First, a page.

Friday, March 22, 2019

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Because we have been waiting for you for a decade

Raising The Rent

Rooms With A View

The dramatic increase in rent in Vancouver and the erosion of tenants’ rights in British Columbia over the past few years has made living in this yuppie hellhole both unaffordable and repressive. In their relentless crusade to skull-fuck poor people, Gordon Campbell and his Liberal slumlords have locked the doors on renters and given stronger powers to the landlords that want you out on your ass.

“I think it’s costing renters more money to be renters and giving them less security in their housing now that they can be evicted easier, be given higher rent increases, be charged extra deposits, have their agreements changed with very little notice,” says Kris Anderson, community legal worker for the Tenants Right Action Coalition.

In January 2004 the government enacted the Residential Tenancy Act which was a hand-job for landlords and a Dirty Sanchez for the 35 per cent of households in this province made up of renters. Under the new law, the arbitration available for tenants who couldn’t pay on time was cancelled. Once an eviction notice is given, renters now have five days to pay up or ten days to move out with no chance to appeal. Tenants can also be kicked out at 1 p.m. on the last day of the month, even though they don’t take ownership of their new place until the next day and have to pay an extra half-month deposit fee if they want to have a pet. In an effort to keep a stink eye on grow-ops, landlords can do inspections every month and have been given the vague power to evict tenants if they suspect criminal activity–never mind being convicted of anything.

The law also allows landlords to raise rents two per cent plus inflation every year even if they refuse to do maintenance and keep the place a shit hole. If rents are going up in the neighbourhood, then landlords can apply to raise rent to whatever the market can bear. They can also apply to retroactive the increases up to three years, which means renters could see a huge one time spike. This would have the biggest impact on senior renters who have lived in old buildings for years and would feel the wrath of condo infestations.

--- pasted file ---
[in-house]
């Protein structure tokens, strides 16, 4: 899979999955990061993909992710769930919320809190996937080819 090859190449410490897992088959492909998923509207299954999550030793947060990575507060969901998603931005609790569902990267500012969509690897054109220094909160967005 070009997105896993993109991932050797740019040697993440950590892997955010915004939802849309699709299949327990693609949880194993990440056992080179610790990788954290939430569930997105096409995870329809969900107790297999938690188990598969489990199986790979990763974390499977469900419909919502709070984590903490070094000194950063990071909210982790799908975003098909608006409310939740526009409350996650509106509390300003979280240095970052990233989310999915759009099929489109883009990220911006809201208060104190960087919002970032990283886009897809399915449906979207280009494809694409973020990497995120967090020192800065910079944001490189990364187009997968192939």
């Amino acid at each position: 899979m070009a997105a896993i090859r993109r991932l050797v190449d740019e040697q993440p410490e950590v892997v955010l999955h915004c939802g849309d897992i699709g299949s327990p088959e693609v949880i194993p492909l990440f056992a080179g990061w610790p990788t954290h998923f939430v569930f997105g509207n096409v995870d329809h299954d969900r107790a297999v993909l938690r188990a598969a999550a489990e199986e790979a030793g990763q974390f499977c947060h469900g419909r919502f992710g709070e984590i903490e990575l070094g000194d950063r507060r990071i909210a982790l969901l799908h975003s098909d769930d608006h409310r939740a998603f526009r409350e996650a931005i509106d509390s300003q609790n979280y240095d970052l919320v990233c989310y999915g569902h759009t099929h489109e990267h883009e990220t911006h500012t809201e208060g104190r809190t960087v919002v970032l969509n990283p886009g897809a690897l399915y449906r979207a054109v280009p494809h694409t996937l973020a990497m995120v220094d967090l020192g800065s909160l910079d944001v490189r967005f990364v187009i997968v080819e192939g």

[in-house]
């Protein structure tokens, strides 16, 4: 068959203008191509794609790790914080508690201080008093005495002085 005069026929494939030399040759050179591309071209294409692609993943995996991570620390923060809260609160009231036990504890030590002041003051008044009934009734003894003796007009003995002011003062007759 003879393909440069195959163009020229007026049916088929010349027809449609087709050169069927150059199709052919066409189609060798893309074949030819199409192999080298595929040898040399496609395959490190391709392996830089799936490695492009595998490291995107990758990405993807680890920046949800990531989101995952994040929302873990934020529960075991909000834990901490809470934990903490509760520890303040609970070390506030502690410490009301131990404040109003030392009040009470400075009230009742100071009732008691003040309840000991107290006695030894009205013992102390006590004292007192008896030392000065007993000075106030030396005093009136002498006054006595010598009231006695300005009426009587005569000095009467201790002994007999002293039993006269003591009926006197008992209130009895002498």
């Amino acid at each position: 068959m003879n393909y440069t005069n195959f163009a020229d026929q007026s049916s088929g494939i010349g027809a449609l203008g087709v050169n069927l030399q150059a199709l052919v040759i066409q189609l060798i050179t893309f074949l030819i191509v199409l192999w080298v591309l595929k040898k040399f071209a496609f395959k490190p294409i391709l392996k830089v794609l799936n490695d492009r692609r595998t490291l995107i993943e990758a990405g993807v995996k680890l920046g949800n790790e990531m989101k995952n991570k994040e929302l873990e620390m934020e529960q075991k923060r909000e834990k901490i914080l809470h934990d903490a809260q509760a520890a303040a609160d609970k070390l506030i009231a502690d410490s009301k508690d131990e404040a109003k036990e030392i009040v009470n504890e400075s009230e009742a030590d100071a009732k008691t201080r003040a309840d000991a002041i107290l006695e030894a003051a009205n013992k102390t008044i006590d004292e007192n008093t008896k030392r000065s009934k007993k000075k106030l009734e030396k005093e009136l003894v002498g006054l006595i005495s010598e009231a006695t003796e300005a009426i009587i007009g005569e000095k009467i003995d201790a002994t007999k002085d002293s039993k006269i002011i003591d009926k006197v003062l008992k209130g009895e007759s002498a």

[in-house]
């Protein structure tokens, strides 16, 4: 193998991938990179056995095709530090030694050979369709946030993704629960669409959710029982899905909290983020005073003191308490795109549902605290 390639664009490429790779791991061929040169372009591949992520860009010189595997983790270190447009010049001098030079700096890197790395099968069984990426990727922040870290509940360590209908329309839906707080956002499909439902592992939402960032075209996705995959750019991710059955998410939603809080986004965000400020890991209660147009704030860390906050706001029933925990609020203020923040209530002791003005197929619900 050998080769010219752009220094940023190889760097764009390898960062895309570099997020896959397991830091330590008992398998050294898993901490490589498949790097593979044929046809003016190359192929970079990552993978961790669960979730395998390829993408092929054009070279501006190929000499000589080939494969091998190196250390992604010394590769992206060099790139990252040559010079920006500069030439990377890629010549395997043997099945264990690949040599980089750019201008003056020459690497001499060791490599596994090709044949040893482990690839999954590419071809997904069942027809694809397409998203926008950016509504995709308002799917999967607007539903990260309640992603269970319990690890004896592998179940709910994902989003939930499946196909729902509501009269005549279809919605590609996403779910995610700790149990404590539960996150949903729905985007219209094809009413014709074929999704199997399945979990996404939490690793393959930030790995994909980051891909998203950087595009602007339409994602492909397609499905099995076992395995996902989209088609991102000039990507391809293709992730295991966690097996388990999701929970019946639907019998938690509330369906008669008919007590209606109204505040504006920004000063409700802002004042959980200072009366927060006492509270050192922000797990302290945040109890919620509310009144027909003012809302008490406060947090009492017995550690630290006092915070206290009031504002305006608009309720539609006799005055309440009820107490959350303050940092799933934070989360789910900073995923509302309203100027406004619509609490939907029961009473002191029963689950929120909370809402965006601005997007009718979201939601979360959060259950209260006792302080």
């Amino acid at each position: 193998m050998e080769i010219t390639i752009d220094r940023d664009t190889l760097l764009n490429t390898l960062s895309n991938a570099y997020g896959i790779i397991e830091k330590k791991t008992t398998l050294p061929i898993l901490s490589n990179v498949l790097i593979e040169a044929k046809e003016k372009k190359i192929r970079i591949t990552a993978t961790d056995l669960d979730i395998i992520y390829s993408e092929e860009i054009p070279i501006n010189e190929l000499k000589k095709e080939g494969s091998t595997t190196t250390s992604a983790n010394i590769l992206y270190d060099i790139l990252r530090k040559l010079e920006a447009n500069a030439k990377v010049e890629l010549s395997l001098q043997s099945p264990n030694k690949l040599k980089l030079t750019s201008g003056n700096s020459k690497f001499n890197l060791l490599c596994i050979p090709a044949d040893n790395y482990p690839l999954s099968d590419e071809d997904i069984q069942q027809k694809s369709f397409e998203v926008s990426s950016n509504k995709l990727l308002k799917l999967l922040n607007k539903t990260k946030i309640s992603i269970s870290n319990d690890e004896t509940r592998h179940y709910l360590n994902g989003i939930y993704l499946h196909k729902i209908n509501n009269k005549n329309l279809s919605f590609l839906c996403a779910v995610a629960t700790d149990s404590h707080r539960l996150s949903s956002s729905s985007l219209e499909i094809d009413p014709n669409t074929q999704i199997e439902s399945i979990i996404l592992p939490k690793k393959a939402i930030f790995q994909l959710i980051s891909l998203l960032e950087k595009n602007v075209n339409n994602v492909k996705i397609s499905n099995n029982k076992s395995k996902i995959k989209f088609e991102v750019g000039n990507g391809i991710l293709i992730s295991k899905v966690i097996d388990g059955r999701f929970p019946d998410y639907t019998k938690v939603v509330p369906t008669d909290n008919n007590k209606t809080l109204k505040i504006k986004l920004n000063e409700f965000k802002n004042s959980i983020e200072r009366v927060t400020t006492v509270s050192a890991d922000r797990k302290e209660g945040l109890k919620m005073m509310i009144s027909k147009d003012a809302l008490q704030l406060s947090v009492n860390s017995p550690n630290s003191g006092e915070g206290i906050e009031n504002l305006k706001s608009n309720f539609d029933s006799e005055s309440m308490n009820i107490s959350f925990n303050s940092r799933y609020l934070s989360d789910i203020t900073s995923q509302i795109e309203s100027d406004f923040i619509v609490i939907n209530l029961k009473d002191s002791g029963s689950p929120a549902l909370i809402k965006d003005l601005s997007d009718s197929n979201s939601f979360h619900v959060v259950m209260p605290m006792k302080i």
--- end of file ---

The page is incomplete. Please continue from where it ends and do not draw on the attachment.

“A lot of the changes would really benefit the landlords that we’re trying to deal with–the problematic ones, the ones that are trying to clear buildings by just arbitrarily raising rents, the ones that never return damage deposits and the Liberals are making it easier for them to do that,” says Rob Wynen, president of the West Side Residents Association.

On top of this, the Liberals also closed four of the province’s six Residential Tenancy Offices, including the one in downtown Vancouver, where there are the most renters in the province. Now if you have a problem with a slumlord you have to go to Burnaby or use the province’s new online or call centre system–neither of which is fully operational.

Because of strong opposition from tenants groups, some of that damage was minimized and the stronger rules watered down. But most of Vancouver is already off-limits to low-income renters. According to the Canada Mortgage and Housing, the average rent for a one-bedroom apartment in Vancouver is $774 and $984 for a two-bedroom. Expect this to keep climbing.

The Tenants Coalition recently sent out an election questionnaire asking the three major provincial parties if they would reopen the Residential Tenancy Offices, change the Residential Tenancy Act and help build affordable housing. So far, only the NDP bothered to respond and while they promised to restore the closed offices and add 1,200 units of affordable housing, they have only committed to reviewing the renters legislation. As the Olympics creep up on the city, don’t be surprised if you have to bend over in a dirty shack to see it.

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